Cult Movies: Tam Lin is a bewitching slice of folk horror blended with swinging 60s pastiche
REGULAR readers of this column will know of my long term passion for the BFI's Flipside imprint.
For years now it's ensured that long lost, mostly forgotten and often startlingly brilliant British films have made their way out into the modern world after sometimes decades of lying unloved in film canisters the world over by reissuing them in beautiful new, extra festooned, Blu-ray editions.
Tam Lin, a largely neglected Celtic curio from 1970, is just the latest release on Flipside and it's another pure gem of cult genius. You want reasons? Well how about these for a start? It stars old school Hollywood goddess Ava Gardner as a sinister senior seductress who lures a gang of Carnaby Street clad teenagers into her weird and dangerous world of black magic.
Among that crowd of typical late sixties 'crazy kids' are future Dynasty Diva Stephanie Beacham and the great Ian 'Lovejoy' McShane. The impressive cast also features familiar figures like Cyril Cusack and Richard Wattis who add a little theatrical gravitas to proceedings. Look closely and you'll even clock an early screen performance from Joanna Lumley – look closer still and you might just spot future Withnail & I director Bruce Robinson in a rare acting role as well.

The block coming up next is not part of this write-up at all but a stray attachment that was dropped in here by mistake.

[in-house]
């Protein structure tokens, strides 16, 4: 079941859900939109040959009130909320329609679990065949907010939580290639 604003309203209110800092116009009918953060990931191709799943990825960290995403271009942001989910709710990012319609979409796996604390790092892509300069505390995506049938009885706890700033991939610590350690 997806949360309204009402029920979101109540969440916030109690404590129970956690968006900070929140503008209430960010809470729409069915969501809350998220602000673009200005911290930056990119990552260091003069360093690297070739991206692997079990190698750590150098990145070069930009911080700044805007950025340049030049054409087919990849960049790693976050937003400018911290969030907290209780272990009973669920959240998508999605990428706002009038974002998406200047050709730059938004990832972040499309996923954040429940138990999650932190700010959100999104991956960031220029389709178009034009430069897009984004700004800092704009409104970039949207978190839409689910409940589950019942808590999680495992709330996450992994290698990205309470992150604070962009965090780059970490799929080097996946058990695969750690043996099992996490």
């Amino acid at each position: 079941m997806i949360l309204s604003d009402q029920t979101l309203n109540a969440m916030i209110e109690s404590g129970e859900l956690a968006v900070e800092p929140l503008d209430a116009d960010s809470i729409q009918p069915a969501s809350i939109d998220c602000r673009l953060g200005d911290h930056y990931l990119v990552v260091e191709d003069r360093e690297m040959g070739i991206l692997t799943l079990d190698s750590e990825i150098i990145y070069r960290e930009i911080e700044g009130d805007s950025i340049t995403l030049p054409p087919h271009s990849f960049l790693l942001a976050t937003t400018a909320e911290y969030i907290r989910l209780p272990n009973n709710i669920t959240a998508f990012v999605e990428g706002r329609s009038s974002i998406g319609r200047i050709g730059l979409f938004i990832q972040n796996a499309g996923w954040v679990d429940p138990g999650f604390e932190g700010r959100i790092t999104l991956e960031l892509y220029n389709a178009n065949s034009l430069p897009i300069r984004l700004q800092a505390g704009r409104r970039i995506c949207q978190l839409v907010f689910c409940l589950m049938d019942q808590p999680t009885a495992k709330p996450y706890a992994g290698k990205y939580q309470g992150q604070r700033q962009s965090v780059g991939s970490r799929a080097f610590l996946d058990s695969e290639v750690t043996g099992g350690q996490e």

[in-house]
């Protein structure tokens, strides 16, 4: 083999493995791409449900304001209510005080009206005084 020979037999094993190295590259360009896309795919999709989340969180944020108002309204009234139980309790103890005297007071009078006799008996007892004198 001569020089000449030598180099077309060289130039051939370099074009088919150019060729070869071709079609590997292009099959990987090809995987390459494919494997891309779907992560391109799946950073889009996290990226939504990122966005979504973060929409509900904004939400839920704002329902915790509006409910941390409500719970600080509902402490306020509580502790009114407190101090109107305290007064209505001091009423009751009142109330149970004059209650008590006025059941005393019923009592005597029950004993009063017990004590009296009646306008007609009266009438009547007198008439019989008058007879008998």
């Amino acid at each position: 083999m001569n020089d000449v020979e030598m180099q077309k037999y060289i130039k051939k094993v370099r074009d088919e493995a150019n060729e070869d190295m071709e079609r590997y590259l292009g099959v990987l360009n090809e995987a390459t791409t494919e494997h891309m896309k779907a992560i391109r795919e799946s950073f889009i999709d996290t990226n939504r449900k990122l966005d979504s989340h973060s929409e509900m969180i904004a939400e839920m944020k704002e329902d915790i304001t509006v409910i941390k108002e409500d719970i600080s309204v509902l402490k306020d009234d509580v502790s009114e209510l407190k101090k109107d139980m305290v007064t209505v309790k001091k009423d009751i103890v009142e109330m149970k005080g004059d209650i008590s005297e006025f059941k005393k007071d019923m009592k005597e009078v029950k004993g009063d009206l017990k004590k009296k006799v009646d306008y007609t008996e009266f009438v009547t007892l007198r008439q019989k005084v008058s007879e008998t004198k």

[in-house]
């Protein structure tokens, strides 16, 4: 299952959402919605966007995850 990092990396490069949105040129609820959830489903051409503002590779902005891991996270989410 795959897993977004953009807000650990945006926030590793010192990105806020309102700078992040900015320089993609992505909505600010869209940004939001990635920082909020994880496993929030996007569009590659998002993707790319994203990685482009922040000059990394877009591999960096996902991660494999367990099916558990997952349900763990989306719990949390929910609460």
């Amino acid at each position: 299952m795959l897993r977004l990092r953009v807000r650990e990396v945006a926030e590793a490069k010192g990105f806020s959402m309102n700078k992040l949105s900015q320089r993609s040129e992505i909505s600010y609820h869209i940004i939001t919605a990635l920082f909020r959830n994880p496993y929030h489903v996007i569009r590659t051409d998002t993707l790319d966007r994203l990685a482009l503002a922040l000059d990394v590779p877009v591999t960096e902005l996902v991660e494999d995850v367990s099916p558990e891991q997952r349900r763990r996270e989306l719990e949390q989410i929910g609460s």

The key player in this strange and really rather wonderful fantasy film is Tinsel Town superstar Roddy McDowell, though. This is the only film the Planet Of The Apes star directed and as a bewitching slice of folk horror blended with swinging 60s pastiche it's a truly remarkable piece of work.
Based on the Robert Burns poem of the title, the story centres around the enigmatic McShane (here playing a character with the presumably more palatable to American audiences name of Tom Lynn) who's having an affair with the rich Michaela Cazaret (Gardner) and hanging out, as plenty of other groovy kids are, in her palatial countryside mansion.
When Tom spies the local vicar's daughter (Beacham) and his attentions start to wander from the witchy Michaela, the spurned lover resorts to magic to get her way.
McDowell captures all this excessive bed-hopping and swinging activity with a real vitality and the film, shot by future Ghandi cinematographer Billy Williams, looks glorious throughout. Released as The Devil's Widow in America, it perhaps never quite delivers the horror needed to make it a hit in 1970 and generally seems to fall back into artiness too easily. Maybe that's why it failed to find an audience at the time, but watching it today that artfulness is a real plus point and Tam Lin feels like a lost classic with plenty to say about the era in which it was made and the sexual politics that exploded at the time.
Flipside, as always, have delivered a glorious high definition transfer here that is simply dazzling to watch and there are the usual array of intriguing extras included to make this an essential purchase.
Gardner is great as the ageing seductress and it feels like a real shame that McDowell didn't make more features after this. A strange, folky freak out of a film, it's fantastic to see it out in the world one more time.